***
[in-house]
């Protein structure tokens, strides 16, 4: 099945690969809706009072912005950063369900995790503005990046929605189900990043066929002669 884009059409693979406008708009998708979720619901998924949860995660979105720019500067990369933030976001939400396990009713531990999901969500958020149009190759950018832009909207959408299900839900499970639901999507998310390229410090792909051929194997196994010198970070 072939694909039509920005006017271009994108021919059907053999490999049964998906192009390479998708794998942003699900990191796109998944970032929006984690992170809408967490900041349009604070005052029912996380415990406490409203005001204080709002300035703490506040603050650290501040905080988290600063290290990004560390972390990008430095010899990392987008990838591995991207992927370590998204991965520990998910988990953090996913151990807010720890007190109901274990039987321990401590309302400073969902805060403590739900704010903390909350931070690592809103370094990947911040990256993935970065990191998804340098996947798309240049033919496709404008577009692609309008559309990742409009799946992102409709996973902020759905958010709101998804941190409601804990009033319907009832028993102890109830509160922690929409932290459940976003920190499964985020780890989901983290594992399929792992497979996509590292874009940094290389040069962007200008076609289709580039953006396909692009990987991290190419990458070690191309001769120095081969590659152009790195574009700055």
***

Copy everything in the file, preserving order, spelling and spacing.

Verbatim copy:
[in-house]
């Protein structure tokens, strides 16, 4: 099945690969809706009072912005950063369900995790503005990046929605189900990043066929002669 884009059409693979406008708009998708979720619901998924949860995660979105720019500067990369933030976001939400396990009713531990999901969500958020149009190759950018832009909207959408299900839900499970639901999507998310390229410090792909051929194997196994010198970070 072939694909039509920005006017271009994108021919059907053999490999049964998906192009390479998708794998942003699900990191796109998944970032929006984690992170809408967490900041349009604070005052029912996380415990406490409203005001204080709002300035703490506040603050650290501040905080988290600063290290990004560390972390990008430095010899990392987008990838591995991207992927370590998204991965520990998910988990953090996913151990807010720890007190109901274990039987321990401590309302400073969902805060403590739900704010903390909350931070690592809103370094990947911040990256993935970065990191998804340098996947798309240049033919496709404008577009692609309008559309990742409009799946992102409709996973902020759905958010709101998804941190409601804990009033319907009832028993102890109830509160922690929409932290459940976003920190499964985020780890989901983290594992399929792992497979996509590292874009940094290389040069962007200008076609289709580039953006396909692009990987991290190419990458070690191309001769120095081969590659152009790195574009700055």